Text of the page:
An investigation conducted by the Dayton Daily News alleges that Ohio Attorney General Mike DeWine awarded state debt collection contracts to a friend’s collection agency and companies that donated the most money to his political campaign and the GOP, turning down more experienced vendors in the process. DeWine has denied the claim that those with political connections or deep pockets have an advantage in the awarding of state collections contracts.
The investigation specifically focuses on DeWine’s relationship with CELCO, Ltd. Pete Spitalieri, a DeWine political supporter, formed CELCO Ltd. on April 11, 2012 — just two days before DeWine’s office put out a request for proposals from collections agencies for the upcoming fiscal year. CELCO ended up winning that contract, even though the company stated in its response to the RFP that it had no experience handling collections accounts. Similarly, DeWine has selected Reliant Capital Solutions as a third party vendor for the past four years; during that time, two of its employees have donated a total of $67,000 to DeWine’s campaign coffers. And from 2012-2013, the President of Revenue Group has contributed $35,000 to the Ohio Republican Party; Revenue Group has also been one of the state’s third party vendors for the past four years. CELCO, Reliant Capital Solutions and Revenue Group are all members of ACA International.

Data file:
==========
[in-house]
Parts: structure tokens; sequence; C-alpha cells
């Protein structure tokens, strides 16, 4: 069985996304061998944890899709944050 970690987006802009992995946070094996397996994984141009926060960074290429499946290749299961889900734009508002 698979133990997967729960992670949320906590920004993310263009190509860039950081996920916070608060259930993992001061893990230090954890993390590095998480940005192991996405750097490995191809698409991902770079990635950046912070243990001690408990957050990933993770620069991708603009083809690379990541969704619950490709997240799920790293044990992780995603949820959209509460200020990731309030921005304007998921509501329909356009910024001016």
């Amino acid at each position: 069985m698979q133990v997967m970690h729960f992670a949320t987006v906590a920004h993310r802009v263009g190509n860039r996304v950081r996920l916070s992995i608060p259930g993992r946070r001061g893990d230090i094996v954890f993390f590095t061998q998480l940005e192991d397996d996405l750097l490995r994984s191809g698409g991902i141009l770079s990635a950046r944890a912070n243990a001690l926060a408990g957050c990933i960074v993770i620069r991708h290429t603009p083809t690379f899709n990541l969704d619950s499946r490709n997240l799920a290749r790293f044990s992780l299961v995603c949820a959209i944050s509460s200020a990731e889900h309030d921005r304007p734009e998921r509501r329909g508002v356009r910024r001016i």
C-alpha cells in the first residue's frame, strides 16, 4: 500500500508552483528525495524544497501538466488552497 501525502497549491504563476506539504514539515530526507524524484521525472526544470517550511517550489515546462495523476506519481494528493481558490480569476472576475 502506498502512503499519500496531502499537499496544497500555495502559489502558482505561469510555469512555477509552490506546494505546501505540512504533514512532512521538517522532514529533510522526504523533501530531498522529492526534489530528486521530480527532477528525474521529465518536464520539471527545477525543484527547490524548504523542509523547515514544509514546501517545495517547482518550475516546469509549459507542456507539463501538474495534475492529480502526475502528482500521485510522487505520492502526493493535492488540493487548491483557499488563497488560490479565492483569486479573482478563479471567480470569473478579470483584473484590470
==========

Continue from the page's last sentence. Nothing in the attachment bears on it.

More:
From 2011-2013, 30 collections attorneys donated more than $10,000 to DeWine and the Ohio Republican Party. During that time, those attorneys saw average annual earnings on state debt collection work reach nearly $800,000. Also from 2011-2013, of the 89 collections attorneys who contributed less than $10,000, the average earnings during that time period were $192,000.
According to the investigation, the Attorney General hires between six and eight third party vendors, and 74-118 collections attorneys, annually to handle debt collection work. From 2011-2013, the state paid those agencies and attorneys $137.9 million. In return, the DeWine administration raked in $1.36 billion in debt revenue in his first three calendar years as Attorney General.